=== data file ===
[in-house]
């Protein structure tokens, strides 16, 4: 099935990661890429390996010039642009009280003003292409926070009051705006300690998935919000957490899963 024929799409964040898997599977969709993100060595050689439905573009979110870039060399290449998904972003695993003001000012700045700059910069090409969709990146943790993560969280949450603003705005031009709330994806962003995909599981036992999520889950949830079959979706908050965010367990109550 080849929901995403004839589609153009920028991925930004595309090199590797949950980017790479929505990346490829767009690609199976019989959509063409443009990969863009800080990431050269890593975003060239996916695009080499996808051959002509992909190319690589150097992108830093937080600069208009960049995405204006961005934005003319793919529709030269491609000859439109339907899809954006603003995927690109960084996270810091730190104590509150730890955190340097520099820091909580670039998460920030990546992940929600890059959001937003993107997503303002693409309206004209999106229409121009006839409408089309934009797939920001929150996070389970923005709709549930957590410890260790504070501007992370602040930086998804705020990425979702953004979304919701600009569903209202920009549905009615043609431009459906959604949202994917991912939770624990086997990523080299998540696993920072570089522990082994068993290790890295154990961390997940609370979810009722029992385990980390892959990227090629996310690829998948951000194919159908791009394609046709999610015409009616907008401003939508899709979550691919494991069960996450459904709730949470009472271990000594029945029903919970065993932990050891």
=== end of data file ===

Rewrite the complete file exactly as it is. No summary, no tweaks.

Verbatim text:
[in-house]
């Protein structure tokens, strides 16, 4: 099935990661890429390996010039642009009280003003292409926070009051705006300690998935919000957490899963 024929799409964040898997599977969709993100060595050689439905573009979110870039060399290449998904972003695993003001000012700045700059910069090409969709990146943790993560969280949450603003705005031009709330994806962003995909599981036992999520889950949830079959979706908050965010367990109550 080849929901995403004839589609153009920028991925930004595309090199590797949950980017790479929505990346490829767009690609199976019989959509063409443009990969863009800080990431050269890593975003060239996916695009080499996808051959002509992909190319690589150097992108830093937080600069208009960049995405204006961005934005003319793919529709030269491609000859439109339907899809954006603003995927690109960084996270810091730190104590509150730890955190340097520099820091909580670039998460920030990546992940929600890059959001937003993107997503303002693409309206004209999106229409121009006839409408089309934009797939920001929150996070389970923005709709549930957590410890260790504070501007992370602040930086998804705020990425979702953004979304919701600009569903209202920009549905009615043609431009459906959604949202994917991912939770624990086997990523080299998540696993920072570089522990082994068993290790890295154990961390997940609370979810009722029992385990980390892959990227090629996310690829998948951000194919159908791009394609046709999610015409009616907008401003939508899709979550691919494991069960996450459904709730949470009472271990000594029945029903919970065993932990050891």